Miguel, "thoughts" seems much to strong, but I guess it will have to do. I see that I avoided the standard one-word summary of Schopenhauer ("pessimism") - I will fix that in whatever I write tonight.

  6. obooki,

    Nietzsche was heavily influenced by Schopenhauer when he first started reading him in the later half of the 1860's.

    He is still a fan when he writes his thrid "Untimely Meditation" in 1874, but you can see that he is moving in a new direction and using Schopenhauer for his own ends.

    In the middle of the 1870's Nietzsche breaks away from both Schopenhauer and Wagner. Influenced by the ideas of his friend Paul Rée, he moves toward his own original philosophy. The basics are in place by the time he writes Morgenröte (The Dawn) in 1881 and he will develop these ideas further until his breakdown in 1888.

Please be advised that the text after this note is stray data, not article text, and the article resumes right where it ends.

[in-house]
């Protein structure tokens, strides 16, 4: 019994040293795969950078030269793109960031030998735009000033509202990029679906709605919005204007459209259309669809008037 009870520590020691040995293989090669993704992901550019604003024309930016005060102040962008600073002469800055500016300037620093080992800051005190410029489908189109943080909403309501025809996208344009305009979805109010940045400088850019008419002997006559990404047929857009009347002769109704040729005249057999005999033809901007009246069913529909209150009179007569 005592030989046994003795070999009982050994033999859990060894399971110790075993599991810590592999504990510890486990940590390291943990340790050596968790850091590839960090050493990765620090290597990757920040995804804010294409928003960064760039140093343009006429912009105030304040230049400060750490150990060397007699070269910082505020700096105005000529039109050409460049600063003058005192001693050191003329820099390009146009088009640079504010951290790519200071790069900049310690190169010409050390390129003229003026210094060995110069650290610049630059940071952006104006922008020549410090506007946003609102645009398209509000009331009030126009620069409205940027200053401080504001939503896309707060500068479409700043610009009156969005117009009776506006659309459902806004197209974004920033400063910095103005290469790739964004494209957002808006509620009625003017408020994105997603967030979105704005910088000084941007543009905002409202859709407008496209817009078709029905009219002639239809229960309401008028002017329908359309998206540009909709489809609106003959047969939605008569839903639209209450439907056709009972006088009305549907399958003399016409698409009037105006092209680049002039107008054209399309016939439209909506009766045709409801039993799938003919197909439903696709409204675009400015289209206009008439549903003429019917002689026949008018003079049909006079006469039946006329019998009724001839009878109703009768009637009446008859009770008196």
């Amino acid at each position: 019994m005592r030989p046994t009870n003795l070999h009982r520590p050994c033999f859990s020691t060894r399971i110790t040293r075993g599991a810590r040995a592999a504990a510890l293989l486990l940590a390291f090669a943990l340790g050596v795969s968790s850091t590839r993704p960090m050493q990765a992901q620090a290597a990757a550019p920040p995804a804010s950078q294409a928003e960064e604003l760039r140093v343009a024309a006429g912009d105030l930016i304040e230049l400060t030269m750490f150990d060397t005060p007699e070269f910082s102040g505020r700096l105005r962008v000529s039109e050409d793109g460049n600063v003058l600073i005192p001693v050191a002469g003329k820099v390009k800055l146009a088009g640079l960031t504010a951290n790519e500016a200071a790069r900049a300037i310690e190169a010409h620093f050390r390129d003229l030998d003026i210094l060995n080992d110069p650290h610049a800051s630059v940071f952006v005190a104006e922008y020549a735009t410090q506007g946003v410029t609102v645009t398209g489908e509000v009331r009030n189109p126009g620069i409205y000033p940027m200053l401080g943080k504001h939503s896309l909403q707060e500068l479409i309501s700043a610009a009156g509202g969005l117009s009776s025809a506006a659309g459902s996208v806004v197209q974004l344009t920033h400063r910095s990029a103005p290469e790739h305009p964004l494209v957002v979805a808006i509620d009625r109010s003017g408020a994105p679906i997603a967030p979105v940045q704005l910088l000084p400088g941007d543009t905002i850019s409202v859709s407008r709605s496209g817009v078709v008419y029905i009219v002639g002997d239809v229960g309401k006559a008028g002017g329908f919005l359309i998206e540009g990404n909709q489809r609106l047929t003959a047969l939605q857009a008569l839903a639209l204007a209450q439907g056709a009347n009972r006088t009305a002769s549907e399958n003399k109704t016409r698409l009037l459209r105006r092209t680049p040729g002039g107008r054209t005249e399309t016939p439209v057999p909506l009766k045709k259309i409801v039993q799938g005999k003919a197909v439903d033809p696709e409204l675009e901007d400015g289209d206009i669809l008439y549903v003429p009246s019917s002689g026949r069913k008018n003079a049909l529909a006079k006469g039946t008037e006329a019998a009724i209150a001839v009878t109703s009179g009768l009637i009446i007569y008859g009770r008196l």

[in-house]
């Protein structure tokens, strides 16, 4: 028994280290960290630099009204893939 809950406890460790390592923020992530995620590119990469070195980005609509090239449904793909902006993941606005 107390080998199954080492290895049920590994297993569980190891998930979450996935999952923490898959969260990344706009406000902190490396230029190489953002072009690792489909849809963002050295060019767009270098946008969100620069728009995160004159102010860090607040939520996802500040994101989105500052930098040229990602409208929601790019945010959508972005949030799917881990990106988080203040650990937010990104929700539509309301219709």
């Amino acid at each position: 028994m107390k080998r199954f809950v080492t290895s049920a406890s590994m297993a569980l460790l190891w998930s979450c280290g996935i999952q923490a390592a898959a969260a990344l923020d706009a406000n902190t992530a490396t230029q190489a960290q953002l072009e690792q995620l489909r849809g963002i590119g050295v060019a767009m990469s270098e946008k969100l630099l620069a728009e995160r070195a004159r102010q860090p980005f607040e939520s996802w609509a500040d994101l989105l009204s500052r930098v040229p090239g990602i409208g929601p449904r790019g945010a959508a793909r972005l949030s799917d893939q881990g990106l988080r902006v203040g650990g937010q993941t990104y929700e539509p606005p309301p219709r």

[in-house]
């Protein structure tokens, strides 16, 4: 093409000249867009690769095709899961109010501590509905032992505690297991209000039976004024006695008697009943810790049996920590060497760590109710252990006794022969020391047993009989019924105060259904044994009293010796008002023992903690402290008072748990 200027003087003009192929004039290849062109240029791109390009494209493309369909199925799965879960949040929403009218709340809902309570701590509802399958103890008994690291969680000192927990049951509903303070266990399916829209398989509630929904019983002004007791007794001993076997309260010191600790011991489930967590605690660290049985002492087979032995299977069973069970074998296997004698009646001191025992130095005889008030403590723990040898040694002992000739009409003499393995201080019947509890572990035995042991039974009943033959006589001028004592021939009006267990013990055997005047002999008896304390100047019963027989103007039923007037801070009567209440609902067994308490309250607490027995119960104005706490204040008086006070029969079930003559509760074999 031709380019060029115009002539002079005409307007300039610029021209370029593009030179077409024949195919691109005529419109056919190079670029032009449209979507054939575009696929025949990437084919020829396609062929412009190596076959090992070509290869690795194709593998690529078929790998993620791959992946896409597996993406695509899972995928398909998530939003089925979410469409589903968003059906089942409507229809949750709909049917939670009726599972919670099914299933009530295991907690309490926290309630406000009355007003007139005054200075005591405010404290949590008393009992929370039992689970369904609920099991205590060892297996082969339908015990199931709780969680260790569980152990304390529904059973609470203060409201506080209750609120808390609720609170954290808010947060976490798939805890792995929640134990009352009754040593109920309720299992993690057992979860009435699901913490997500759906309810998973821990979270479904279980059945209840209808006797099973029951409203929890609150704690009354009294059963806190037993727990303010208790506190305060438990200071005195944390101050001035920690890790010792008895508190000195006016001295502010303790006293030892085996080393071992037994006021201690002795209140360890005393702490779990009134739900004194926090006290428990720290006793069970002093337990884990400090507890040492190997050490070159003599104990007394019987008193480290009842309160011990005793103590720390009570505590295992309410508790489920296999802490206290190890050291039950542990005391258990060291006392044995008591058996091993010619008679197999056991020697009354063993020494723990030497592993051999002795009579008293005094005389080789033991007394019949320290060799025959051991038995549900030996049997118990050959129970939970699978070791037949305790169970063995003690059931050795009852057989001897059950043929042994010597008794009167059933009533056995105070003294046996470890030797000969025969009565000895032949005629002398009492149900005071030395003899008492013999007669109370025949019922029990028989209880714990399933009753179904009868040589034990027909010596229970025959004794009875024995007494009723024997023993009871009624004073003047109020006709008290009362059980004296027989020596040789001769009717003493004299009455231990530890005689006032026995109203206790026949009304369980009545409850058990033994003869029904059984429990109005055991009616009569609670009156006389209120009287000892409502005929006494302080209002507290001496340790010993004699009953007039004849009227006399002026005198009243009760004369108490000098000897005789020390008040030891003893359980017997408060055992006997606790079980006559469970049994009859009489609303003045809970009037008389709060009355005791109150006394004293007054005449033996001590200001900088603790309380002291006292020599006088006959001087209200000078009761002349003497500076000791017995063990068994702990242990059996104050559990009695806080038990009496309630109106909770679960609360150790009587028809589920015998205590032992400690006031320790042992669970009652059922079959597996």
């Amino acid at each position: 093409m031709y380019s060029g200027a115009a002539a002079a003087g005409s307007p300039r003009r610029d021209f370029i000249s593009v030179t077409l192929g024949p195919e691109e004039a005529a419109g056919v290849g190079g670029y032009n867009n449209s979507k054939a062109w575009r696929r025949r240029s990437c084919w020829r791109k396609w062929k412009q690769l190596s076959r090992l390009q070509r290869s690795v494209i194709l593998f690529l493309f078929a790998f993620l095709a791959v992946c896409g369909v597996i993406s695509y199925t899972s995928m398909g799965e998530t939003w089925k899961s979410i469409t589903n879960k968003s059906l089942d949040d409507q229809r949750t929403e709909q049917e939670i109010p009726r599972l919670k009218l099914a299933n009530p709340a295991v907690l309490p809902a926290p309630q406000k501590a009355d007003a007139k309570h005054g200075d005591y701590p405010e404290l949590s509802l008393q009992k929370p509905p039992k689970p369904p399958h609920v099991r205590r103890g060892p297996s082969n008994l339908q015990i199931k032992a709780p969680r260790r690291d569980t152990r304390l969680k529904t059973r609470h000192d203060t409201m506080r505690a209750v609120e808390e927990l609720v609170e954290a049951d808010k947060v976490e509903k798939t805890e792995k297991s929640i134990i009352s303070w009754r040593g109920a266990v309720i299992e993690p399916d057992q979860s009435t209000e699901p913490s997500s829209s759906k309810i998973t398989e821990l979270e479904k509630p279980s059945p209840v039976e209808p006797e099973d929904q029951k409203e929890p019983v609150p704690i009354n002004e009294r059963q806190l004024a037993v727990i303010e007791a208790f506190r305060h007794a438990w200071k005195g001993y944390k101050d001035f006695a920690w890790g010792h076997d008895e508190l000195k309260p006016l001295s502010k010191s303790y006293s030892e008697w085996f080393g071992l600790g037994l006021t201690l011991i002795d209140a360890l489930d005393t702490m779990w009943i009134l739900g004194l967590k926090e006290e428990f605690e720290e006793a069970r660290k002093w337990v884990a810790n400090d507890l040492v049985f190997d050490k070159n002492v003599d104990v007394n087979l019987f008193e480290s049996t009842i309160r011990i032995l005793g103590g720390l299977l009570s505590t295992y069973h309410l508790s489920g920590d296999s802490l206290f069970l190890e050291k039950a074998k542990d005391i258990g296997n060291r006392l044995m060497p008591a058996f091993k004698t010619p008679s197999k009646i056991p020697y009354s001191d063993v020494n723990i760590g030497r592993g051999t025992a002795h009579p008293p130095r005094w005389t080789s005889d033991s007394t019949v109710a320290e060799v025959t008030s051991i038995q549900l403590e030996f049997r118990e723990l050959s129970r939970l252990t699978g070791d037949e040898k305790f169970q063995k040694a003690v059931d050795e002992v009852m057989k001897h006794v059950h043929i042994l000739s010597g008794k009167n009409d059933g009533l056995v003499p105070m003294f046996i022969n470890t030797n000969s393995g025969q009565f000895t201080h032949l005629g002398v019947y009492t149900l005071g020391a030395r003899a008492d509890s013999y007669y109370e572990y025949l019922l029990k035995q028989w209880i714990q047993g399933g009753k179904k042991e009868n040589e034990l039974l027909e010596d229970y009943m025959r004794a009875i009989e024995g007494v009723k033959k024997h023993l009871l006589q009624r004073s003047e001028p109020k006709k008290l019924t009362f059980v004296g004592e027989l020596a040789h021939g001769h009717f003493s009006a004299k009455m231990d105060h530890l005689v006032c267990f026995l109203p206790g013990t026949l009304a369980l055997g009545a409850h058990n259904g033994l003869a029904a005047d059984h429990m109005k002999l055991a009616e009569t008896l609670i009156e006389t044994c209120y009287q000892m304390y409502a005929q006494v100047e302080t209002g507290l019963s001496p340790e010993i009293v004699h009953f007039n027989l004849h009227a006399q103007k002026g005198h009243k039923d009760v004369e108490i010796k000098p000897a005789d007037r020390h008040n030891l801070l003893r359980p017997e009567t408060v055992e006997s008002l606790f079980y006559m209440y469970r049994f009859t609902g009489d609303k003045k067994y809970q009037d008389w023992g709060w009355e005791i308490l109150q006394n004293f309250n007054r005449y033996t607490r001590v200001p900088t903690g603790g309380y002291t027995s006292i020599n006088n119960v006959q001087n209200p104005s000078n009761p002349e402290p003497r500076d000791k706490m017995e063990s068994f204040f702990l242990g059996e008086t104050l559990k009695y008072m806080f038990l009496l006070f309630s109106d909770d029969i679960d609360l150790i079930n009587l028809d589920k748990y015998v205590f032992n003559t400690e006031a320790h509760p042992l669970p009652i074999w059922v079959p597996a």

7. Hey, I just wrote some of that myself!

    Hollingdale's argument is much more subtle than mere "influence," but is about how Nietzsche adapted the figure of Schopenhauer ("the Schopenhauer legend") to his own purposes, "Schopenhauer as an exemplary type of man, or at least of philosopher" (78).

  8. Yes, the phrase Nietzsche uses is for Schopenhauer is Erzieher, educator. And much like his approach to history, he takes what he finds is beneficial to life and discards the rest.